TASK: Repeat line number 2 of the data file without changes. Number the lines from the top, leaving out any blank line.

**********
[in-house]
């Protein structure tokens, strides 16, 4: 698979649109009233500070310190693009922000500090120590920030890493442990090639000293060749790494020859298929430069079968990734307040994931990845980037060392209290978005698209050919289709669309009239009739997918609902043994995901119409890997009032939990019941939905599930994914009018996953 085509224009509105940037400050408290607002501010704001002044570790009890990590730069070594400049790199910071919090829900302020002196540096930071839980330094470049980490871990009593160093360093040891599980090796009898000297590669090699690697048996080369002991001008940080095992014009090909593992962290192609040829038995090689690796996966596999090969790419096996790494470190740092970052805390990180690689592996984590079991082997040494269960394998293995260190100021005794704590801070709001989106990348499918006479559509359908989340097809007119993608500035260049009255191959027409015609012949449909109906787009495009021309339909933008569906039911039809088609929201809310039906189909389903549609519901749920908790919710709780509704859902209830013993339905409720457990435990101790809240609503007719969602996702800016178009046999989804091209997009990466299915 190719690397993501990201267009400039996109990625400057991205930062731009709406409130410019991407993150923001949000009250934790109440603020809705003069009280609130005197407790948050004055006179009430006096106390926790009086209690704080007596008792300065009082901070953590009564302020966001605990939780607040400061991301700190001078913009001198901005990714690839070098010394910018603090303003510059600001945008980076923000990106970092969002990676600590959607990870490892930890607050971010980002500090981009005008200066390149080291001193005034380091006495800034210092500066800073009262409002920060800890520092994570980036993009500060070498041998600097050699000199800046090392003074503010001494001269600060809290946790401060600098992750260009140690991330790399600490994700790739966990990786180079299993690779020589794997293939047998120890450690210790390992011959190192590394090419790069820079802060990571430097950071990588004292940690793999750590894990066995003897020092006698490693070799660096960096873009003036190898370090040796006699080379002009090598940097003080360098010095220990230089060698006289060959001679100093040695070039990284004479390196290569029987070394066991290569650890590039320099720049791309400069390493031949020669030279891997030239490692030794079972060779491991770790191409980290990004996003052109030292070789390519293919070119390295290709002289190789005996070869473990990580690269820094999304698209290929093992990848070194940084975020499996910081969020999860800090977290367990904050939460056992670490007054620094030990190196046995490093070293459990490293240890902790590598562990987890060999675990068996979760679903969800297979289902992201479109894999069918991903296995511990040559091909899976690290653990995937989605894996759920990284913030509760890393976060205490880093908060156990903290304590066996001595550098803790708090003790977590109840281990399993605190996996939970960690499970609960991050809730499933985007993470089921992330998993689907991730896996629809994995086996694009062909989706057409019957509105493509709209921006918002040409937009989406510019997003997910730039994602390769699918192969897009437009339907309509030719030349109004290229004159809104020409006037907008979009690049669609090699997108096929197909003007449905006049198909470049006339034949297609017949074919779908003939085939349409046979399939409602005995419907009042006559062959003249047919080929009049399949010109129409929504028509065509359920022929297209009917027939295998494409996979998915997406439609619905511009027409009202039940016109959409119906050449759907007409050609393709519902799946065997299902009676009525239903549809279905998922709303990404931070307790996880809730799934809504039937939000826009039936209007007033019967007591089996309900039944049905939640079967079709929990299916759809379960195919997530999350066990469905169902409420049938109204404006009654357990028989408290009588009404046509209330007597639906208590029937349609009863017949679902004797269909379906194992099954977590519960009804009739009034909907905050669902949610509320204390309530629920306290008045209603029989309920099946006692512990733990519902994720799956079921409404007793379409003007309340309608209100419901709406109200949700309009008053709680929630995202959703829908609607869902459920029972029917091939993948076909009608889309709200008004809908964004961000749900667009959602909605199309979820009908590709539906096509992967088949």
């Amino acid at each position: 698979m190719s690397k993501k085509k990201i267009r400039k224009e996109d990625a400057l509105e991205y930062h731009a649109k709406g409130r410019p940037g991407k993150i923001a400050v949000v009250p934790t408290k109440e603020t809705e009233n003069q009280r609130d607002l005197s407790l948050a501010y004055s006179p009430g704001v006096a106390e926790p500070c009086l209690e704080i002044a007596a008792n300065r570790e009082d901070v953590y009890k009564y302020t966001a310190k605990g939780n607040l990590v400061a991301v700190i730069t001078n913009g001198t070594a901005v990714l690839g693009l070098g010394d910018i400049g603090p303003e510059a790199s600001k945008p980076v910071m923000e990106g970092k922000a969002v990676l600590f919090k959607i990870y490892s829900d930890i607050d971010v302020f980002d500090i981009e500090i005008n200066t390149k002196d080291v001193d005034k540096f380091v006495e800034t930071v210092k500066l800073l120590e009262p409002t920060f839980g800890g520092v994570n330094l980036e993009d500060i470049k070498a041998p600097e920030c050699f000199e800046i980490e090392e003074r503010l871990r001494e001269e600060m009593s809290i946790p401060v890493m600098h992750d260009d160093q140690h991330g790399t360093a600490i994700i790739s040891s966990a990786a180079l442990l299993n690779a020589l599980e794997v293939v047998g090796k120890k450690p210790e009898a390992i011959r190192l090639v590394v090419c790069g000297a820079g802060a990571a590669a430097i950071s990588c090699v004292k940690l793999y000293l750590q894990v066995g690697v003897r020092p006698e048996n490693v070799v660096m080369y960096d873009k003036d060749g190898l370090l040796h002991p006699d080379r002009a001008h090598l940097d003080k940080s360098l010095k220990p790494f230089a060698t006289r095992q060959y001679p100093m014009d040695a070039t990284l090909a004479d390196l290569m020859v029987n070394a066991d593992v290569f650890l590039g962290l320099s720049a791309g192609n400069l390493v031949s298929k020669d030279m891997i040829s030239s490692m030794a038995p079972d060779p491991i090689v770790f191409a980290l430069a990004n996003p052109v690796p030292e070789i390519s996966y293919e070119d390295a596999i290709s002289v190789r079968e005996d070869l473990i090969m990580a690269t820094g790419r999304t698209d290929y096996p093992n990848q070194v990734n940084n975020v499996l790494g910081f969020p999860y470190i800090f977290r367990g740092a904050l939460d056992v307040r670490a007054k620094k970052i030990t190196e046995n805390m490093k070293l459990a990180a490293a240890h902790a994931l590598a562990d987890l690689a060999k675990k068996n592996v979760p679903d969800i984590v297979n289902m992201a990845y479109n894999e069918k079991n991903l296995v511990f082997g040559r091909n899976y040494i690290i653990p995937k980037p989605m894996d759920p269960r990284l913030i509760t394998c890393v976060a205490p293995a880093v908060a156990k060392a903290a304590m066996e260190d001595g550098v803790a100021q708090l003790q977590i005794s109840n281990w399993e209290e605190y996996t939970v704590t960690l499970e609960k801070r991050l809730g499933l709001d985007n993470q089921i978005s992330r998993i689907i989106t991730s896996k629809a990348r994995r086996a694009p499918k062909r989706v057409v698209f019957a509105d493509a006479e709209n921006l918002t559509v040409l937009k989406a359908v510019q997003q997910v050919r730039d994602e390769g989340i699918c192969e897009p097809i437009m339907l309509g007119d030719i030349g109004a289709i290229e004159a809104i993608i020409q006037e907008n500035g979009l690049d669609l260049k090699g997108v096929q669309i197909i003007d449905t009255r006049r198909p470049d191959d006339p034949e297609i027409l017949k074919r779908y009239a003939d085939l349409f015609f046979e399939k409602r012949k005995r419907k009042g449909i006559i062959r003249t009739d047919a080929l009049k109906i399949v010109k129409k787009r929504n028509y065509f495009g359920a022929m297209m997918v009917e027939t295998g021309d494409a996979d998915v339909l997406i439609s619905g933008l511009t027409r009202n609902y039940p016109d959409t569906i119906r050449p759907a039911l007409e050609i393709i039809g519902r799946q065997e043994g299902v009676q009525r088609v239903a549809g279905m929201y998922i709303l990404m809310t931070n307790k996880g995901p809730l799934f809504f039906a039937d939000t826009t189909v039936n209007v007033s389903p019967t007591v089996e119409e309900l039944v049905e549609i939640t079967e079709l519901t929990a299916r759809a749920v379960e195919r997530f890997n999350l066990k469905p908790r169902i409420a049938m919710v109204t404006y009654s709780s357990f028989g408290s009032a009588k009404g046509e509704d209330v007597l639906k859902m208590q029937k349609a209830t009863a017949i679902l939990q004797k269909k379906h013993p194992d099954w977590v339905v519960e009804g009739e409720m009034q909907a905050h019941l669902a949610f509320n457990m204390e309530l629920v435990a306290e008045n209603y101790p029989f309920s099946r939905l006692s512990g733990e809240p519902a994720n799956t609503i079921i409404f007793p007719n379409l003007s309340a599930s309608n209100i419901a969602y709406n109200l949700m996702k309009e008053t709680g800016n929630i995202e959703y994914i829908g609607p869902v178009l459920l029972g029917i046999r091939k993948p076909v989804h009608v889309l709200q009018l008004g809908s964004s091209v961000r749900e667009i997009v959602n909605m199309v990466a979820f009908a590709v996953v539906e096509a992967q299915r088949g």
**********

């Protein structure tokens, strides 16, 4: 698979649109009233500070310190693009922000500090120590920030890493442990090639000293060749790494020859298929430069079968990734307040994931990845980037060392209290978005698209050919289709669309009239009739997918609902043994995901119409890997009032939990019941939905599930994914009018996953 085509224009509105940037400050408290607002501010704001002044570790009890990590730069070594400049790199910071919090829900302020002196540096930071839980330094470049980490871990009593160093360093040891599980090796009898000297590669090699690697048996080369002991001008940080095992014009090909593992962290192609040829038995090689690796996966596999090969790419096996790494470190740092970052805390990180690689592996984590079991082997040494269960394998293995260190100021005794704590801070709001989106990348499918006479559509359908989340097809007119993608500035260049009255191959027409015609012949449909109906787009495009021309339909933008569906039911039809088609929201809310039906189909389903549609519901749920908790919710709780509704859902209830013993339905409720457990435990101790809240609503007719969602996702800016178009046999989804091209997009990466299915 190719690397993501990201267009400039996109990625400057991205930062731009709406409130410019991407993150923001949000009250934790109440603020809705003069009280609130005197407790948050004055006179009430006096106390926790009086209690704080007596008792300065009082901070953590009564302020966001605990939780607040400061991301700190001078913009001198901005990714690839070098010394910018603090303003510059600001945008980076923000990106970092969002990676600590959607990870490892930890607050971010980002500090981009005008200066390149080291001193005034380091006495800034210092500066800073009262409002920060800890520092994570980036993009500060070498041998600097050699000199800046090392003074503010001494001269600060809290946790401060600098992750260009140690991330790399600490994700790739966990990786180079299993690779020589794997293939047998120890450690210790390992011959190192590394090419790069820079802060990571430097950071990588004292940690793999750590894990066995003897020092006698490693070799660096960096873009003036190898370090040796006699080379002009090598940097003080360098010095220990230089060698006289060959001679100093040695070039990284004479390196290569029987070394066991290569650890590039320099720049791309400069390493031949020669030279891997030239490692030794079972060779491991770790191409980290990004996003052109030292070789390519293919070119390295290709002289190789005996070869473990990580690269820094999304698209290929093992990848070194940084975020499996910081969020999860800090977290367990904050939460056992670490007054620094030990190196046995490093070293459990490293240890902790590598562990987890060999675990068996979760679903969800297979289902992201479109894999069918991903296995511990040559091909899976690290653990995937989605894996759920990284913030509760890393976060205490880093908060156990903290304590066996001595550098803790708090003790977590109840281990399993605190996996939970960690499970609960991050809730499933985007993470089921992330998993689907991730896996629809994995086996694009062909989706057409019957509105493509709209921006918002040409937009989406510019997003997910730039994602390769699918192969897009437009339907309509030719030349109004290229004159809104020409006037907008979009690049669609090699997108096929197909003007449905006049198909470049006339034949297609017949074919779908003939085939349409046979399939409602005995419907009042006559062959003249047919080929009049399949010109129409929504028509065509359920022929297209009917027939295998494409996979998915997406439609619905511009027409009202039940016109959409119906050449759907007409050609393709519902799946065997299902009676009525239903549809279905998922709303990404931070307790996880809730799934809504039937939000826009039936209007007033019967007591089996309900039944049905939640079967079709929990299916759809379960195919997530999350066990469905169902409420049938109204404006009654357990028989408290009588009404046509209330007597639906208590029937349609009863017949679902004797269909379906194992099954977590519960009804009739009034909907905050669902949610509320204390309530629920306290008045209603029989309920099946006692512990733990519902994720799956079921409404007793379409003007309340309608209100419901709406109200949700309009008053709680929630995202959703829908609607869902459920029972029917091939993948076909009608889309709200008004809908964004961000749900667009959602909605199309979820009908590709539906096509992967088949």